The Goodyear Eagle F1-G3 High Performance tire from the company website

Wish happy birthday to the tires you drive

On June 15, 1844 a man named Charles Goodyear patented a process now known as vulcanization, that simply involved adding sulfur to natural rubber and heating it. Thereafter the rubber would retain its flexibility even when cold, providing the embryonic beginnings of the modern tire, some of which still bear his name.

Today we drive on tires labeled with the name of Goodyear and others who furthered the science behind the modern tire. We drive thousands of miles on them checking the pressure sporadically, with never a thought about what an innovation they once were.

Some forty years later, John B. Dunlop created the first inflatable tire for his son’s tricycle. These pneumatic tires were first used for bicycles and notably won the first race they were used in by Willie Hume, captain of the Belfast Cruisers Cycling Club.

Dunlop received a patent for inflatable tires on December 7, 1888. However, his patent was revoked when it was discovered that Scottish inventor Robert William Thomson (1822–1873), had patented the idea in France in 1846 and in the US in 1847, many years before Dunlop. Still there are Dunlop tires on the road and the name of Thomson is nowhere to be found where the rubber meets the road.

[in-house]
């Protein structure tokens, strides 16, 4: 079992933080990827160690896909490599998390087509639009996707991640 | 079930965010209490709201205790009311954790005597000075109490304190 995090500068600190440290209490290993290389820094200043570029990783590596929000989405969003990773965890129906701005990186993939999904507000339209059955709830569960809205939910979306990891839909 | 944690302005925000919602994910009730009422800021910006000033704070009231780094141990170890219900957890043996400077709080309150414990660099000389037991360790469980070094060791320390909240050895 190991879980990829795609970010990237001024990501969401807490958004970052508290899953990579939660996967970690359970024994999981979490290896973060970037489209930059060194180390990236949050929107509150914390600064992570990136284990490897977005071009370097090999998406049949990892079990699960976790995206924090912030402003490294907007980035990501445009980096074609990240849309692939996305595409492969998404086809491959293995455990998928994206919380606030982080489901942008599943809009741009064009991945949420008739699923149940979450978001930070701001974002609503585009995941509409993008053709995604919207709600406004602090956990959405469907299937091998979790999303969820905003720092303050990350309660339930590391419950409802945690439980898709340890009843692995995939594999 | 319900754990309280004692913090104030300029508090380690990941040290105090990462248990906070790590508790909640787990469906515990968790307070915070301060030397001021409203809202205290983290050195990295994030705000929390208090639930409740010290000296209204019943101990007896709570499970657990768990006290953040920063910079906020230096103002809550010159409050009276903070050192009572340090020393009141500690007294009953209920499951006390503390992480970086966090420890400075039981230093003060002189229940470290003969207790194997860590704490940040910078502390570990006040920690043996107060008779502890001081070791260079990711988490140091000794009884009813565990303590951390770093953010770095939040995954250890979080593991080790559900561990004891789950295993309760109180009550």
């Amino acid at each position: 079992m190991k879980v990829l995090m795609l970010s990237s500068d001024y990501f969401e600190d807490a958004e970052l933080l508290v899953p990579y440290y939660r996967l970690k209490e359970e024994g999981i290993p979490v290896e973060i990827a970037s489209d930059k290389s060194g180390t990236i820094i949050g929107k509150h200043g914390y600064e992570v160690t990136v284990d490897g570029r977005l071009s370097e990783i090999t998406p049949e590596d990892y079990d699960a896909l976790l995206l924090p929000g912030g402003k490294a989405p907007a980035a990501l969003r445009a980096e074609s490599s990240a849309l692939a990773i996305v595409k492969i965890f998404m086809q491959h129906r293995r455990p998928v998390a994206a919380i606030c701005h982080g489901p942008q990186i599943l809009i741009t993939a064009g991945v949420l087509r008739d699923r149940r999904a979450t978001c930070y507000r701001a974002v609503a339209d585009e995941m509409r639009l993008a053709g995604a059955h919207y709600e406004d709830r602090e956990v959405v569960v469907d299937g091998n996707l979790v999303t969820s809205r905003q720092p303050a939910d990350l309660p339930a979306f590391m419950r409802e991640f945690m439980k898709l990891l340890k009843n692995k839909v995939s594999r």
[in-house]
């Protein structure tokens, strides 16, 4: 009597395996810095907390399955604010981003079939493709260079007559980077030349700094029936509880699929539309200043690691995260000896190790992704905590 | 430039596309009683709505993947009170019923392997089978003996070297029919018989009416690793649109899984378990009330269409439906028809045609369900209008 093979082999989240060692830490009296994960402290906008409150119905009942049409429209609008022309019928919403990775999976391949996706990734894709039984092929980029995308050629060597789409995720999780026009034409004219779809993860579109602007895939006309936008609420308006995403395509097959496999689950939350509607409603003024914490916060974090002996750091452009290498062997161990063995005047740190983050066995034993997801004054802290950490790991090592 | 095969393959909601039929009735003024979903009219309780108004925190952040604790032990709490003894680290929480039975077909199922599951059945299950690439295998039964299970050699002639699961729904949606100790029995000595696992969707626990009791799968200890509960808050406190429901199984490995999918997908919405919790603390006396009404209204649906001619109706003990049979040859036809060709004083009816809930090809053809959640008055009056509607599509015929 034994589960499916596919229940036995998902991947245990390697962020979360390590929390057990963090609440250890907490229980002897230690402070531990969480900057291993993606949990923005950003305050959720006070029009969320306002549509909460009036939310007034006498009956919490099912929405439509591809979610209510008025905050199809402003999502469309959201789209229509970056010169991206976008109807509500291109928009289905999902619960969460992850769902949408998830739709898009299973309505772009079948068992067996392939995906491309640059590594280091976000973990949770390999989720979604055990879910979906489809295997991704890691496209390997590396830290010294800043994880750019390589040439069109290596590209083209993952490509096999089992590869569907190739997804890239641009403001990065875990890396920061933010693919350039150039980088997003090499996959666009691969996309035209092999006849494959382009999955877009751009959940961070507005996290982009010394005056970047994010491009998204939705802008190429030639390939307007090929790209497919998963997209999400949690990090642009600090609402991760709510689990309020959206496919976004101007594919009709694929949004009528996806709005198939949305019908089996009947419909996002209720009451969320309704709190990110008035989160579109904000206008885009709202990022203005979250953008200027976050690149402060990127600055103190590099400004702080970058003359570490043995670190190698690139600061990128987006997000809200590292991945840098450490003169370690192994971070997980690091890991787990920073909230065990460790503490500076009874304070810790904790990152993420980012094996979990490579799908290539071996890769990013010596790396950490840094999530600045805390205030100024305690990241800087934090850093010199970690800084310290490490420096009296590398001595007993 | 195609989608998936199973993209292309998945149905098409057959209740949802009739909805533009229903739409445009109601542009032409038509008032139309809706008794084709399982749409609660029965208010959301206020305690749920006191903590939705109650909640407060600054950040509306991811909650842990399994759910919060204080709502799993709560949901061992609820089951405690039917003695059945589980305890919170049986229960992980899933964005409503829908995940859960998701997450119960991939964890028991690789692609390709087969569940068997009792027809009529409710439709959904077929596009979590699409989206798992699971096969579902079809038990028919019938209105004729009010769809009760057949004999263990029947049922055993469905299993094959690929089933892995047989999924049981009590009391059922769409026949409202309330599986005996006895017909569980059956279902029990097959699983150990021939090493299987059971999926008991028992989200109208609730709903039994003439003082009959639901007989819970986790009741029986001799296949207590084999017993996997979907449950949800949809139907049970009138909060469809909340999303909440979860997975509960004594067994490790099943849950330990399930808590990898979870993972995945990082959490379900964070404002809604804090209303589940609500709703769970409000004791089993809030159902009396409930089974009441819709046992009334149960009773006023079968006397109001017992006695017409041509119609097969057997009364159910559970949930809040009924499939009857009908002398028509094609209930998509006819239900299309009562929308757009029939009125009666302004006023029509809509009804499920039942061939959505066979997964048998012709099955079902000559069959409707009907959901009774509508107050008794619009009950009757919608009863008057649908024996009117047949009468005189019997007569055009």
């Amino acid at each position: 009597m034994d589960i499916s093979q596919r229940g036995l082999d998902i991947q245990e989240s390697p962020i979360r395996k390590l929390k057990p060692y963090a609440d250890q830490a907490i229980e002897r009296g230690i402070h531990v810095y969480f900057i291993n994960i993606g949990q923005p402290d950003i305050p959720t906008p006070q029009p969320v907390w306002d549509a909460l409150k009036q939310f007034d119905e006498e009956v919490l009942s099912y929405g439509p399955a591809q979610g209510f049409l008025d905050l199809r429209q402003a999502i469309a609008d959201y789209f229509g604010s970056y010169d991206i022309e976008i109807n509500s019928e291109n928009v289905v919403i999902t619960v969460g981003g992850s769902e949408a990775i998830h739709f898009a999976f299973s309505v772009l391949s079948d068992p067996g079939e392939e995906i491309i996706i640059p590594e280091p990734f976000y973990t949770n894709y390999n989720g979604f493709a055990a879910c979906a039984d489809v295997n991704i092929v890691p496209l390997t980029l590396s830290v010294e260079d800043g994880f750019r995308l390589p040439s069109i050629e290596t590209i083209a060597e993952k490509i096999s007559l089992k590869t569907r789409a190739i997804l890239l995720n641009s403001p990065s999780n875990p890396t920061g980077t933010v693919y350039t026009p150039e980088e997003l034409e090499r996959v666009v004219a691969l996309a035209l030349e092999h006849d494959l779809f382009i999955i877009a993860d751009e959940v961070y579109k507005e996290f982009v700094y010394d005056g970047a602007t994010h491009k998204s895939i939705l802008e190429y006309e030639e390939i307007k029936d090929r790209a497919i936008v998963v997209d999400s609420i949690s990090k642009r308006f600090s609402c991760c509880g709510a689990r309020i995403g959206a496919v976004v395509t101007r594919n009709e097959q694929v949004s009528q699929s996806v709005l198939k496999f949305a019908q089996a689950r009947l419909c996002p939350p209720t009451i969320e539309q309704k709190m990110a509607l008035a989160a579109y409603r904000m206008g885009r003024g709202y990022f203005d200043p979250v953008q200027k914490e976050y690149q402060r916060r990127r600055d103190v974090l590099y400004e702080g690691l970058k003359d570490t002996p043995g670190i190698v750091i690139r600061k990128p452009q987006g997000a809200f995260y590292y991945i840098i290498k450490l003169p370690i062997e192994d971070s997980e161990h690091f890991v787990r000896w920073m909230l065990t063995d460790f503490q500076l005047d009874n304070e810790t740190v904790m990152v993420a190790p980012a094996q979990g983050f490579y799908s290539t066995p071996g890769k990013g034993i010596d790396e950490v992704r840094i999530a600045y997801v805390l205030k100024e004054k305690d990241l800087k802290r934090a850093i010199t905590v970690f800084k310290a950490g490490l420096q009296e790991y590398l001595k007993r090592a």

Except for a retread shop in Thomson, GA

According to the US Census Bureau, in 1910, the BF Goodrich company discovered that adding carbon to tires would make them last longer, with the side effect of making them black.

Benjamin F. Goodrich, for whom the firm is named died in 1888 at the age of 46. Nevertheless, the company he founded developed the first tires capable of the bearing the loads and speeds of the automobile as it was coming of age.


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